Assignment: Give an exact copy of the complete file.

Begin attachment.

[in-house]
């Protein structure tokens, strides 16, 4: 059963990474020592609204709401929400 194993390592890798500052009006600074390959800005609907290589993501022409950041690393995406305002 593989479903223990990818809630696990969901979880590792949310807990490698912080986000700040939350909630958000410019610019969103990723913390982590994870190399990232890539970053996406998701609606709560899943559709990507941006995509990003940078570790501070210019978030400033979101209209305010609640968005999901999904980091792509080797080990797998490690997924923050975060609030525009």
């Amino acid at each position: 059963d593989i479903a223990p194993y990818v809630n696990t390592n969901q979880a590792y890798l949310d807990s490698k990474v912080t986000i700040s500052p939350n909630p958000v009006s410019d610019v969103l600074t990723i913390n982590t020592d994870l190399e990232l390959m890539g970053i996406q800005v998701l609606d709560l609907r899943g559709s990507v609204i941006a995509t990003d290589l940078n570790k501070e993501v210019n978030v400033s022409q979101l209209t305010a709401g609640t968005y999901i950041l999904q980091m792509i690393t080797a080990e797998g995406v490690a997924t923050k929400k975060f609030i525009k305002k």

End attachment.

[in-house]
């Protein structure tokens, strides 16, 4: 059963990474020592609204709401929400 194993390592890798500052009006600074390959800005609907290589993501022409950041690393995406305002 593989479903223990990818809630696990969901979880590792949310807990490698912080986000700040939350909630958000410019610019969103990723913390982590994870190399990232890539970053996406998701609606709560899943559709990507941006995509990003940078570790501070210019978030400033979101209209305010609640968005999901999904980091792509080797080990797998490690997924923050975060609030525009």
């Amino acid at each position: 059963d593989i479903a223990p194993y990818v809630n696990t390592n969901q979880a590792y890798l949310d807990s490698k990474v912080t986000i700040s500052p939350n909630p958000v009006s410019d610019v969103l600074t990723i913390n982590t020592d994870l190399e990232l390959m890539g970053i996406q800005v998701l609606d709560l609907r899943g559709s990507v609204i941006a995509t990003d290589l940078n570790k501070e993501v210019n978030v400033s022409q979101l209209t305010a709401g609640t968005y999901i950041l999904q980091m792509i690393t080797a080990e797998g995406v490690a997924t923050k929400k975060f609030i525009k305002k």